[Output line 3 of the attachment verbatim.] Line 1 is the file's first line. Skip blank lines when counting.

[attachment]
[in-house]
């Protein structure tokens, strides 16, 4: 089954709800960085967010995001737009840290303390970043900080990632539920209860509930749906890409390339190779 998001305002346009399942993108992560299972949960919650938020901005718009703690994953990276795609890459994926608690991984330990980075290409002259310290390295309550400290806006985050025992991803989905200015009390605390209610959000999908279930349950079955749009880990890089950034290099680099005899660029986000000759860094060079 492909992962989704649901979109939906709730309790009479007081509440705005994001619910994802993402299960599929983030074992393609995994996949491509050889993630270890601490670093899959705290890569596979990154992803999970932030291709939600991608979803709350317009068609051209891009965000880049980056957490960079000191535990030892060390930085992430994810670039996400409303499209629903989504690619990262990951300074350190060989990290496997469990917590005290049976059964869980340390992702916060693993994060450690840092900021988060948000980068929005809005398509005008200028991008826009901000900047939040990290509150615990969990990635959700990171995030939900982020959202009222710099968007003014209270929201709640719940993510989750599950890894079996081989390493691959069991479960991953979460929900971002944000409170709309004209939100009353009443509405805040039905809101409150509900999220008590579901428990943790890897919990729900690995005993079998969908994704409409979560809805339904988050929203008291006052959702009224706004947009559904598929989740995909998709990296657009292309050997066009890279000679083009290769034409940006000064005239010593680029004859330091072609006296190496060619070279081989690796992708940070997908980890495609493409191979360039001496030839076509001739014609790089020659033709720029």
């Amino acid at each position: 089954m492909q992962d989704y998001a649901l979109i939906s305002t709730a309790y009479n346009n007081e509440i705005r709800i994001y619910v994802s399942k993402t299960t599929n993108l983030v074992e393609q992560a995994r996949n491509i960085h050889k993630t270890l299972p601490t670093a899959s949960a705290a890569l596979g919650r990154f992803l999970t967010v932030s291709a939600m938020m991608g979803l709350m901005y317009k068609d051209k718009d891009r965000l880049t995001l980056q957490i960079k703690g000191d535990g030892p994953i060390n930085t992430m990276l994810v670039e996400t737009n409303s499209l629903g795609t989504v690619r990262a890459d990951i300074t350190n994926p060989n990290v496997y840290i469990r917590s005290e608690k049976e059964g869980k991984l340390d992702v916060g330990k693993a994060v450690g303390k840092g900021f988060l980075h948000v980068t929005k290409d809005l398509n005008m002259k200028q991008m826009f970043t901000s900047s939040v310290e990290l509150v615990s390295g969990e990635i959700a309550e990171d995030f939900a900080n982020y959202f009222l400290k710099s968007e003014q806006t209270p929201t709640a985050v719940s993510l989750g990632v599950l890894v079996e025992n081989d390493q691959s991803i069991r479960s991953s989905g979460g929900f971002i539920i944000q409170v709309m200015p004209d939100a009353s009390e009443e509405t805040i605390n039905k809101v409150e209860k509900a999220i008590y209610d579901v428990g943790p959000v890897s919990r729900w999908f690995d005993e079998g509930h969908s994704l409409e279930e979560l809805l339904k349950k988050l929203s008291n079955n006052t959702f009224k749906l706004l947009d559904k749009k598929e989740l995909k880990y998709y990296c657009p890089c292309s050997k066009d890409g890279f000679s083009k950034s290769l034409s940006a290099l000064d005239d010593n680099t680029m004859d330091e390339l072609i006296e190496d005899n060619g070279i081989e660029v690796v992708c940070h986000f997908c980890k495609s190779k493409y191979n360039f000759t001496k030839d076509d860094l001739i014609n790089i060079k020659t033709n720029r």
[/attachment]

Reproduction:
């Amino acid at each position: 089954m492909q992962d989704y998001a649901l979109i939906s305002t709730a309790y009479n346009n007081e509440i705005r709800i994001y619910v994802s399942k993402t299960t599929n993108l983030v074992e393609q992560a995994r996949n491509i960085h050889k993630t270890l299972p601490t670093a899959s949960a705290a890569l596979g919650r990154f992803l999970t967010v932030s291709a939600m938020m991608g979803l709350m901005y317009k068609d051209k718009d891009r965000l880049t995001l980056q957490i960079k703690g000191d535990g030892p994953i060390n930085t992430m990276l994810v670039e996400t737009n409303s499209l629903g795609t989504v690619r990262a890459d990951i300074t350190n994926p060989n990290v496997y840290i469990r917590s005290e608690k049976e059964g869980k991984l340390d992702v916060g330990k693993a994060v450690g303390k840092g900021f988060l980075h948000v980068t929005k290409d809005l398509n005008m002259k200028q991008m826009f970043t901000s900047s939040v310290e990290l509150v615990s390295g969990e990635i959700a309550e990171d995030f939900a900080n982020y959202f009222l400290k710099s968007e003014q806006t209270p929201t709640a985050v719940s993510l989750g990632v599950l890894v079996e025992n081989d390493q691959s991803i069991r479960s991953s989905g979460g929900f971002i539920i944000q409170v709309m200015p004209d939100a009353s009390e009443e509405t805040i605390n039905k809101v409150e209860k509900a999220i008590y209610d579901v428990g943790p959000v890897s919990r729900w999908f690995d005993e079998g509930h969908s994704l409409e279930e979560l809805l339904k349950k988050l929203s008291n079955n006052t959702f009224k749906l706004l947009d559904k749009k598929e989740l995909k880990y998709y990296c657009p890089c292309s050997k066009d890409g890279f000679s083009k950034s290769l034409s940006a290099l000064d005239d010593n680099t680029m004859d330091e390339l072609i006296e190496d005899n060619g070279i081989e660029v690796v992708c940070h986000f997908c980890k495609s190779k493409y191979n360039f000759t001496k030839d076509d860094l001739i014609n790089i060079k020659t033709n720029r």